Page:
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Field of Dreams (1989) Print E-mail
Tuesday, 26 May 2009
Image"Field of Dreams" is responsible for one some of the most famous cinematic lines in history.  We will never forget when we first heard the immortal words, "If you build it, he will come."  Nor will we forget, "Is this heaven?  No, it's Iowa."  These few simple words are etched in stone forever.  The importance of "Field of Dreams" in cinema is undeniable.  However, the film does have its issues that prevent it from being a perfect cinematic classic.

I may be biased in favor of this film since it has been ages since I have seen it and I happen to love baseball.  Kevin Costner seems to be a baseball fanatic as well, as his has been in several baseball films, including "For Love of the Game" and "Bull Durham."  It is not a secret that Costner isn't the best actor in the world.  With the exception of his performance in "Dances With Wolves," Costner is only an average actor.  He does fine in this film, but the performance still lacks that zing.

The film is based on W.P. Kinsella's book, "Shoeless Joe."  "Field of Dreams" is a story about reconciling with your past and recognizing what you have right in front of you.  Ray Kinsella (Costner) is an Iowa corn farmer.  Life is good for the man, with a wife and a daughter and a stable life.  Then, one day he hears the voice in the middle of the cornfield – "If you build it, he will come."  After struggling to understand the meaning of this voice, he has a vision of a baseball field in the middle of his cornfield.

When he learns that Shoeless Joe Jackson is the one who will return if he builds the baseball field, he sets out to build the field.  The entire town thinks him to be crazy, plowing under his main crop.  Kinsella finishes the field and after an entire season, no one has shown up at the field.  Meanwhile, the Kinsellas are in financial trouble, which isn't a surprise.

Then one day, a man in an old White Sox uniform appears in the middle of the baseball field.  It is Shoeless Joe.  Ray proceeds to play ball with the man, or ghost, before he disappears into the outfield cornfield wall.  Ray believes all is well, and then the voice returns saying, "ease his pain."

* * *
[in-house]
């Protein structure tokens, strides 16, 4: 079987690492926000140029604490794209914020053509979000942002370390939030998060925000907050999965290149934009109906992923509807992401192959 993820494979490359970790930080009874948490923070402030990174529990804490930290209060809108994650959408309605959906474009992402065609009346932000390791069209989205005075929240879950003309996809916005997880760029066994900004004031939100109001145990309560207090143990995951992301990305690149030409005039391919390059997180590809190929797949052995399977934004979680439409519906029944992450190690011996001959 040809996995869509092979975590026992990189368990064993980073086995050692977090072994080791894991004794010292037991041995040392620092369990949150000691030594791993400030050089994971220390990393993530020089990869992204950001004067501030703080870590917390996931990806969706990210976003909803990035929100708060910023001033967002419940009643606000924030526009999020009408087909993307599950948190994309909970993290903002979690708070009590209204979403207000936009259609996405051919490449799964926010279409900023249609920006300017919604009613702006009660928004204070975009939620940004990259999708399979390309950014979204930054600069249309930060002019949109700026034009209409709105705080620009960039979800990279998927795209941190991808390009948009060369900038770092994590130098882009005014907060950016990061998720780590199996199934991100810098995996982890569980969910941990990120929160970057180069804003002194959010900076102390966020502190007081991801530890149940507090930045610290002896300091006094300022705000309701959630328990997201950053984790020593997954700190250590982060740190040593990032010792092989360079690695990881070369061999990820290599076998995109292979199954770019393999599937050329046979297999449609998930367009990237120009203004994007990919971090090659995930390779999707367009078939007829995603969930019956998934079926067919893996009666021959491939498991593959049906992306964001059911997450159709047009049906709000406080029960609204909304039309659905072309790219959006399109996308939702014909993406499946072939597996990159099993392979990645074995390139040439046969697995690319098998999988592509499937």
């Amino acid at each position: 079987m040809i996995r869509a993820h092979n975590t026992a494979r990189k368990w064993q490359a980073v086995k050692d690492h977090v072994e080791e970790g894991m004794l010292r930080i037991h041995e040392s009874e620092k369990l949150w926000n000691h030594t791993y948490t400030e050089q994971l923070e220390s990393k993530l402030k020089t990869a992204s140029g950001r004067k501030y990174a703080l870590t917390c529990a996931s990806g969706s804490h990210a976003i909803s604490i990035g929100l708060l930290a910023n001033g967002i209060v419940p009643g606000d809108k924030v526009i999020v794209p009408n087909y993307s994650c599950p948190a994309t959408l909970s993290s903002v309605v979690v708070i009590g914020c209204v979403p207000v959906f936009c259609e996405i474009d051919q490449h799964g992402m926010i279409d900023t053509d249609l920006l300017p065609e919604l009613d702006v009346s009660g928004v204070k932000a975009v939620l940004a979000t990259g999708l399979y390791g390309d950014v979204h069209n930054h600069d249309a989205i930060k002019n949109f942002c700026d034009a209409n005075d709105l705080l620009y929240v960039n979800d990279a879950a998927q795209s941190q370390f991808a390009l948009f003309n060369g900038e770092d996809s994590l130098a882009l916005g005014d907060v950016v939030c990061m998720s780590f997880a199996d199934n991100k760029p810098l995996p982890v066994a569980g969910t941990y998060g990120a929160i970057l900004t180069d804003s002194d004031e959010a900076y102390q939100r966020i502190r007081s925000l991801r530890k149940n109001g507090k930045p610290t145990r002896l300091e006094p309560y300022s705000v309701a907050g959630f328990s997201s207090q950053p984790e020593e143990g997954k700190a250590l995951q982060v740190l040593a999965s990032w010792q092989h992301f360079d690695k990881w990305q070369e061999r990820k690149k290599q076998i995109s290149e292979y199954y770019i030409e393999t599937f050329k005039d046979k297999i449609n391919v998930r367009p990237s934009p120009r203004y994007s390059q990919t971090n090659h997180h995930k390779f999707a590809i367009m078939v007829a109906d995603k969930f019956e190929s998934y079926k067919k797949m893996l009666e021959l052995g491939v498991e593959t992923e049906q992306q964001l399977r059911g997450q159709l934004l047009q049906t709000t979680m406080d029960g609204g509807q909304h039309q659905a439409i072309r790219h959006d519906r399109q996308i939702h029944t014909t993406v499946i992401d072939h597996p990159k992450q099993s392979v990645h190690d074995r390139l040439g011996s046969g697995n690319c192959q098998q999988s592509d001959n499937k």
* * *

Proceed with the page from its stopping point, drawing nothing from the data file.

Frustrated, Ray finally figures out that the voice is talking about Terence Mann (James Earl Jones), a writer in the 1960s who has dropped off the face of the earth.  Believing that he is meant to take Mann to a Boston Red Sox baseball game at Fenway park, Ray kidnaps the man and takes him to the ballgame.  While there, they both experience a voice.  Now a believer, Mann tags along to Minnesota where the voice told them about Moonlight Graham.

After talking with another ghost, the ghost of a deceased Moonlight Graham, Ray and Terence head back to Iowa.  Annie, Ray's wife, is keeping from Ray the fact that they are bankrupt and the bank of foreclosing on their land and hosue.  Along their way home, Ray and Terence pick up a hitchhiker, Archie Graham, a young man longing to play baseball.  Of course, we immediately recognize Archie as a young Moonlight Graham. When they arrive back home, they see that Shoeless Joe had invited an entire team to play ball.  Archie joins them for a scrimmage game.  Terence, Ray and his family are the only ones that are able to see the ballplayers.  Annie's brother, Mark (Timothy Busfield) is there to foreclose until tragedy strikes and Karin, Ray's daughter, falls from the bleachers.  Archie comes to the rescue by crossing the pebble path and once again becoming the doctor that he grew up to be.  Unfortunately, after saving Karin's life, he can no longer return to the game.  However, now everyone is seemingly able to see the ballplayers.  Everything works out for the family as a long line of cars is seen driving straight for their house in order to watch legendary ballplayers once again play America's favorite pastime.